Reading is a multi-strategy approach to understanding the written word. It is not simply the decoding of black marks on the page but involves the ability to read with understanding a wide range of different texts, including fiction, non-fiction, real world texts such as labels, captions, lists and environmental print. Competence in reading is the key to independent learning and therefore the teaching of reading should be given a high priority by all. Success in reading has a direct effect on progress in all areas of the curriculum and is crucial in developing children’s self esteem, confidence and motivation.
It is our aim to develop enthusiastic and confident readers who can understand a wide range of texts. Children will read for interest, information and enjoyment.
Phonic (sounding the letters and blending them together)
Visual (whole word recognition and analogy with known words)
Contextual (use of picture and background knowledge)
Grammatical (which words make sense)
The main reading scheme we use is Oxford Reading Tree.
Once pupils have learned to read independently, they move onto the school’s 'Text-Based' curriculum. Each year group has carefully chosen quality core texts (including fiction and non-fiction texts) which act as the stimulus to teach pupils to speak and write fluently so that they can communicate their ideas and emotions to others and through their reading and listening, others can communicate with them.
Having engaging and challenging core texts allows pupils to develop a love literature and to read for enjoyment. Ensuring all pupils develop all the skills of language are essential not only in order to access the rest of the curriculum but also to participate fully as a member of society and ultimately impact on their future life chances.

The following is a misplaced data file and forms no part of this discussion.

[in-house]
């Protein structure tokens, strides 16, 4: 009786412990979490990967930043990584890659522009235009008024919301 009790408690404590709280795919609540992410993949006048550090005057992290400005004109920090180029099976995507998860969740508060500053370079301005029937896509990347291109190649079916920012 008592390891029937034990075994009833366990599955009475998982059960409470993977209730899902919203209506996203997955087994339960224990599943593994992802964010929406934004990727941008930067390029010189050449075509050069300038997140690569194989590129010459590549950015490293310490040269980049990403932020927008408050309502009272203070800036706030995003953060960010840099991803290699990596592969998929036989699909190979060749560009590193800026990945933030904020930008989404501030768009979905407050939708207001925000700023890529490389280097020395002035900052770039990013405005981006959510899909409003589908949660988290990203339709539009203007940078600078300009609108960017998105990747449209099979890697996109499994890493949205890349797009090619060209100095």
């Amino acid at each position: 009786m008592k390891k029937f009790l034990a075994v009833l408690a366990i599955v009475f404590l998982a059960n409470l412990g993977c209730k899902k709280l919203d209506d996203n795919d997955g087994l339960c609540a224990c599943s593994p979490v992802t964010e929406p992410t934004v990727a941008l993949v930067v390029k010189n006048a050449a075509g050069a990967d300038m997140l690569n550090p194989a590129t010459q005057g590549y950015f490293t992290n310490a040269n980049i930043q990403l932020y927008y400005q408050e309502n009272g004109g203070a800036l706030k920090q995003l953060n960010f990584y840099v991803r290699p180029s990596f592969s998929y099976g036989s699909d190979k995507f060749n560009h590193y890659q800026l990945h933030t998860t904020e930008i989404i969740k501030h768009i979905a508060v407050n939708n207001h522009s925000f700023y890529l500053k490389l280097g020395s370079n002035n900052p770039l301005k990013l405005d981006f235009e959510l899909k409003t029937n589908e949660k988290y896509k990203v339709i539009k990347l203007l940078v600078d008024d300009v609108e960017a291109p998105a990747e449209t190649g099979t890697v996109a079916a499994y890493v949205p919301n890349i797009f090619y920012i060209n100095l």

Our Text-Based curriculum focuses on developing the pupils’ competencies and confidence in word reading and comprehension. Teaching pupils to decode and have speedy recognition of familiar words builds on their learning from the school’s teaching of early reading. Developing pupils’ comprehension skills happens through ensuring the pupils, over the course of a term, read widely across fiction and non-fiction texts. This allows pupils to increase their vocabulary because they encounter words they would rarely hear or use in everyday speech and to develop knowledge of the world in which they live in. In addition, reading tasks and carefully planned questioning helps develop the pupils’ ability to answer literal comprehension as well as being able to read for meaning and show an appreciation of reading.
Make sure that your child is familiar with language and books so that they can see how enjoyable reading is. Some of the things you can do include:
Most importantly, talk to your child. Spend time with them, doing simple activities (cooking, making something, building a model). As you talk about what you’re doing, you are helping them to learn new words. Later, when they see words written down, they have already heard them and know what they mean.